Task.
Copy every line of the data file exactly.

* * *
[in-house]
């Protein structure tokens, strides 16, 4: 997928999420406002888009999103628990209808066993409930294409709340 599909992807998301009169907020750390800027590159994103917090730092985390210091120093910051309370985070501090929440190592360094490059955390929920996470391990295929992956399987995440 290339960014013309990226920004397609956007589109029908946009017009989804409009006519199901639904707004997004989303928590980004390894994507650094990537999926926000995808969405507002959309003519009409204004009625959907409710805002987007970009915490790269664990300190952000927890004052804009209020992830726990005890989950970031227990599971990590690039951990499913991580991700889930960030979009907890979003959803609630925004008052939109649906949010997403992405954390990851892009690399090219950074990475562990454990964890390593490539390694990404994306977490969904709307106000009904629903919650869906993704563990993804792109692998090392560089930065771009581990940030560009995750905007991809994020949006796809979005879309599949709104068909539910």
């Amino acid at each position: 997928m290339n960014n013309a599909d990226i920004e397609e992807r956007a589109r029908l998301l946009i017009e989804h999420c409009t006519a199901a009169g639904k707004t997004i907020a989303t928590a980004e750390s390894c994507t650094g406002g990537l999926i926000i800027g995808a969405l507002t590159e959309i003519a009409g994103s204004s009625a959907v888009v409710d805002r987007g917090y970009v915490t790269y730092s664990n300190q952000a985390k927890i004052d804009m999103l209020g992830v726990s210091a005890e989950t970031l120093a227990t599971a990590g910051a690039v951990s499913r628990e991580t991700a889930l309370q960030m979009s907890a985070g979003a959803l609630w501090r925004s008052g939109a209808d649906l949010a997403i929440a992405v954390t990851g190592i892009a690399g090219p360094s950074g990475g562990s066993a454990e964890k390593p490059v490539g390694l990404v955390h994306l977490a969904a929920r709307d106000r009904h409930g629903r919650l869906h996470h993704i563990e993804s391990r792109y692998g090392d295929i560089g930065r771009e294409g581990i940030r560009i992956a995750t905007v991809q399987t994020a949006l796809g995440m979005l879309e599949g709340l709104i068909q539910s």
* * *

[in-house]
């Protein structure tokens, strides 16, 4: 997928999420406002888009999103628990209808066993409930294409709340 599909992807998301009169907020750390800027590159994103917090730092985390210091120093910051309370985070501090929440190592360094490059955390929920996470391990295929992956399987995440 290339960014013309990226920004397609956007589109029908946009017009989804409009006519199901639904707004997004989303928590980004390894994507650094990537999926926000995808969405507002959309003519009409204004009625959907409710805002987007970009915490790269664990300190952000927890004052804009209020992830726990005890989950970031227990599971990590690039951990499913991580991700889930960030979009907890979003959803609630925004008052939109649906949010997403992405954390990851892009690399090219950074990475562990454990964890390593490539390694990404994306977490969904709307106000009904629903919650869906993704563990993804792109692998090392560089930065771009581990940030560009995750905007991809994020949006796809979005879309599949709104068909539910």
């Amino acid at each position: 997928m290339n960014n013309a599909d990226i920004e397609e992807r956007a589109r029908l998301l946009i017009e989804h999420c409009t006519a199901a009169g639904k707004t997004i907020a989303t928590a980004e750390s390894c994507t650094g406002g990537l999926i926000i800027g995808a969405l507002t590159e959309i003519a009409g994103s204004s009625a959907v888009v409710d805002r987007g917090y970009v915490t790269y730092s664990n300190q952000a985390k927890i004052d804009m999103l209020g992830v726990s210091a005890e989950t970031l120093a227990t599971a990590g910051a690039v951990s499913r628990e991580t991700a889930l309370q960030m979009s907890a985070g979003a959803l609630w501090r925004s008052g939109a209808d649906l949010a997403i929440a992405v954390t990851g190592i892009a690399g090219p360094s950074g990475g562990s066993a454990e964890k390593p490059v490539g390694l990404v955390h994306l977490a969904a929920r709307d106000r009904h409930g629903r919650l869906h996470h993704i563990e993804s391990r792109y692998g090392d295929i560089g930065r771009e294409g581990i940030r560009i992956a995750t905007v991809q399987t994020a949006l796809g995440m979005l879309e599949g709340l709104i068909q539910s």